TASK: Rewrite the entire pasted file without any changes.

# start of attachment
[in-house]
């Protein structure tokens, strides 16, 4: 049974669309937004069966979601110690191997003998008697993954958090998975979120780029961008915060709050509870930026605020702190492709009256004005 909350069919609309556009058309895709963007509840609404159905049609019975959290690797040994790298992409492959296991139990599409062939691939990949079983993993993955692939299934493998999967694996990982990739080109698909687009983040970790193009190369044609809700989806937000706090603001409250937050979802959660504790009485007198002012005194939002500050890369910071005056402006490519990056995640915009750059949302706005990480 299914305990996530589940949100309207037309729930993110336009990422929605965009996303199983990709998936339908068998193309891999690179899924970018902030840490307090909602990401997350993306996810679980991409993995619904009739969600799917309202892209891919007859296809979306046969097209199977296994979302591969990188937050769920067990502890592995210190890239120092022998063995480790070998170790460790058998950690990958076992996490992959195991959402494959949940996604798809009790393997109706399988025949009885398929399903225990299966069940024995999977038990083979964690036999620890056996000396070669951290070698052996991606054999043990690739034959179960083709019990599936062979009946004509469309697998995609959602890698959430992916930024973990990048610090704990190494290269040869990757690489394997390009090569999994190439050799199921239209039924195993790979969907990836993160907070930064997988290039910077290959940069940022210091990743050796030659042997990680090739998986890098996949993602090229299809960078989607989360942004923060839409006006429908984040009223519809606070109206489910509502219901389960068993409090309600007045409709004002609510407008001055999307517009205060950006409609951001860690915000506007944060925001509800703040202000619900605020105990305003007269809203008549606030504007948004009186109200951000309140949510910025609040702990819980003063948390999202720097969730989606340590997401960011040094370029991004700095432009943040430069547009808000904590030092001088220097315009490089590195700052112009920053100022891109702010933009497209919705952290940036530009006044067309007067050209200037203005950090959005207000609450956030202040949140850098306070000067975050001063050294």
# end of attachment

[in-house]
């Protein structure tokens, strides 16, 4: 049974669309937004069966979601110690191997003998008697993954958090998975979120780029961008915060709050509870930026605020702190492709009256004005 909350069919609309556009058309895709963007509840609404159905049609019975959290690797040994790298992409492959296991139990599409062939691939990949079983993993993955692939299934493998999967694996990982990739080109698909687009983040970790193009190369044609809700989806937000706090603001409250937050979802959660504790009485007198002012005194939002500050890369910071005056402006490519990056995640915009750059949302706005990480 299914305990996530589940949100309207037309729930993110336009990422929605965009996303199983990709998936339908068998193309891999690179899924970018902030840490307090909602990401997350993306996810679980991409993995619904009739969600799917309202892209891919007859296809979306046969097209199977296994979302591969990188937050769920067990502890592995210190890239120092022998063995480790070998170790460790058998950690990958076992996490992959195991959402494959949940996604798809009790393997109706399988025949009885398929399903225990299966069940024995999977038990083979964690036999620890056996000396070669951290070698052996991606054999043990690739034959179960083709019990599936062979009946004509469309697998995609959602890698959430992916930024973990990048610090704990190494290269040869990757690489394997390009090569999994190439050799199921239209039924195993790979969907990836993160907070930064997988290039910077290959940069940022210091990743050796030659042997990680090739998986890098996949993602090229299809960078989607989360942004923060839409006006429908984040009223519809606070109206489910509502219901389960068993409090309600007045409709004002609510407008001055999307517009205060950006409609951001860690915000506007944060925001509800703040202000619900605020105990305003007269809203008549606030504007948004009186109200951000309140949510910025609040702990819980003063948390999202720097969730989606340590997401960011040094370029991004700095432009943040430069547009808000904590030092001088220097315009490089590195700052112009920053100022891109702010933009497209919705952290940036530009006044067309007067050209200037203005950090959005207000609450956030202040949140850098306070000067975050001063050294």